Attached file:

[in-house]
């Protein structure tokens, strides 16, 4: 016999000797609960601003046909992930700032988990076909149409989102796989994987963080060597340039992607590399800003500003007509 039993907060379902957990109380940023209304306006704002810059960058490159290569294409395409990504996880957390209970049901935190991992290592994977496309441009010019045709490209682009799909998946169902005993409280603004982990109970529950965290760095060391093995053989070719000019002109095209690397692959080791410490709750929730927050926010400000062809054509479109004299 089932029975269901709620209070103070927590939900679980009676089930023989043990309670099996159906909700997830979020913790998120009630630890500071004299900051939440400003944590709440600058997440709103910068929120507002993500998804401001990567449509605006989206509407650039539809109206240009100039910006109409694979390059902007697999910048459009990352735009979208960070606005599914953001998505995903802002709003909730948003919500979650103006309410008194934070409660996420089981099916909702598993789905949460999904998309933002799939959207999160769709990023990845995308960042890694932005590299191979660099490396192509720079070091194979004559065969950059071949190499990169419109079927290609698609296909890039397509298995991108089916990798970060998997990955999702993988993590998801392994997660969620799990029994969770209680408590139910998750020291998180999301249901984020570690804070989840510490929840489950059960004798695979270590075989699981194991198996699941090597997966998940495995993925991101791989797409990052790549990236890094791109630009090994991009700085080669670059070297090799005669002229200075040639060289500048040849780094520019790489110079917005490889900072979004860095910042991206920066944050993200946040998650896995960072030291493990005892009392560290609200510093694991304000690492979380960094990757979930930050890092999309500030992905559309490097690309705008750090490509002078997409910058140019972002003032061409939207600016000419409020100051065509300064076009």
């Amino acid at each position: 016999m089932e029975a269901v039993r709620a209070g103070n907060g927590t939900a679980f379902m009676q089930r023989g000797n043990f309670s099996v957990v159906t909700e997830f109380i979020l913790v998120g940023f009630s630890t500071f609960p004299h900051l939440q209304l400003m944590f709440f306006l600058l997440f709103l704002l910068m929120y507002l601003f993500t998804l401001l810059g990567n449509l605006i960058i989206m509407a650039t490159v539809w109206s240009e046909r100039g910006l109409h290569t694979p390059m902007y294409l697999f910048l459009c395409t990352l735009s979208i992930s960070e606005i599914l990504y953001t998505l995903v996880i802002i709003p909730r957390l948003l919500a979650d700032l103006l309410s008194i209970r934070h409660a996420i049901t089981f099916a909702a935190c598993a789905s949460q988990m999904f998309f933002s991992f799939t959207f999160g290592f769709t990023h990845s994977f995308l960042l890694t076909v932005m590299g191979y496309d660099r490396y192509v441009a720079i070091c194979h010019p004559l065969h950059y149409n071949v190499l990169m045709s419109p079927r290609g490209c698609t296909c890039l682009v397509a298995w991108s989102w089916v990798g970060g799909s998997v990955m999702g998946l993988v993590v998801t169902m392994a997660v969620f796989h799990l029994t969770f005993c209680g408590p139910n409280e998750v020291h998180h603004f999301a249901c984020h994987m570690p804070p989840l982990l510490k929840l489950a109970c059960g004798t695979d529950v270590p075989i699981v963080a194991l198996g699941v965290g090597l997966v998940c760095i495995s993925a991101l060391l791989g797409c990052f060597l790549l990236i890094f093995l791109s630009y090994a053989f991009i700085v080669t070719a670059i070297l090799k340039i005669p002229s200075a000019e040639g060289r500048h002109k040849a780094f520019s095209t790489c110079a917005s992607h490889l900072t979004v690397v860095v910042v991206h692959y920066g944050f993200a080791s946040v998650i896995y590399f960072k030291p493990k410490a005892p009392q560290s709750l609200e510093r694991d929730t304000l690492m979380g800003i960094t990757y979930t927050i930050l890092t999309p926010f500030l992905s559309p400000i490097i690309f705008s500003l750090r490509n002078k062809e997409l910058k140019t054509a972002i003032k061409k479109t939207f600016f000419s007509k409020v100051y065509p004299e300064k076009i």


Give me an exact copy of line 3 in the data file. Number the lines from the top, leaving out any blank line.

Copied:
């Amino acid at each position: 016999m089932e029975a269901v039993r709620a209070g103070n907060g927590t939900a679980f379902m009676q089930r023989g000797n043990f309670s099996v957990v159906t909700e997830f109380i979020l913790v998120g940023f009630s630890t500071f609960p004299h900051l939440q209304l400003m944590f709440f306006l600058l997440f709103l704002l910068m929120y507002l601003f993500t998804l401001l810059g990567n449509l605006i960058i989206m509407a650039t490159v539809w109206s240009e046909r100039g910006l109409h290569t694979p390059m902007y294409l697999f910048l459009c395409t990352l735009s979208i992930s960070e606005i599914l990504y953001t998505l995903v996880i802002i709003p909730r957390l948003l919500a979650d700032l103006l309410s008194i209970r934070h409660a996420i049901t089981f099916a909702a935190c598993a789905s949460q988990m999904f998309f933002s991992f799939t959207f999160g290592f769709t990023h990845s994977f995308l960042l890694t076909v932005m590299g191979y496309d660099r490396y192509v441009a720079i070091c194979h010019p004559l065969h950059y149409n071949v190499l990169m045709s419109p079927r290609g490209c698609t296909c890039l682009v397509a298995w991108s989102w089916v990798g970060g799909s998997v990955m999702g998946l993988v993590v998801t169902m392994a997660v969620f796989h799990l029994t969770f005993c209680g408590p139910n409280e998750v020291h998180h603004f999301a249901c984020h994987m570690p804070p989840l982990l510490k929840l489950a109970c059960g004798t695979d529950v270590p075989i699981v963080a194991l198996g699941v965290g090597l997966v998940c760095i495995s993925a991101l060391l791989g797409c990052f060597l790549l990236i890094f093995l791109s630009y090994a053989f991009i700085v080669t070719a670059i070297l090799k340039i005669p002229s200075a000019e040639g060289r500048h002109k040849a780094f520019s095209t790489c110079a917005s992607h490889l900072t979004v690397v860095v910042v991206h692959y920066g944050f993200a080791s946040v998650i896995y590399f960072k030291p493990k410490a005892p009392q560290s709750l609200e510093r694991d929730t304000l690492m979380g800003i960094t990757y979930t927050i930050l890092t999309p926010f500030l992905s559309p400000i490097i690309f705008s500003l750090r490509n002078k062809e997409l910058k140019t054509a972002i003032k061409k479109t939207f600016f000419s007509k409020v100051y065509p004299e300064k076009i």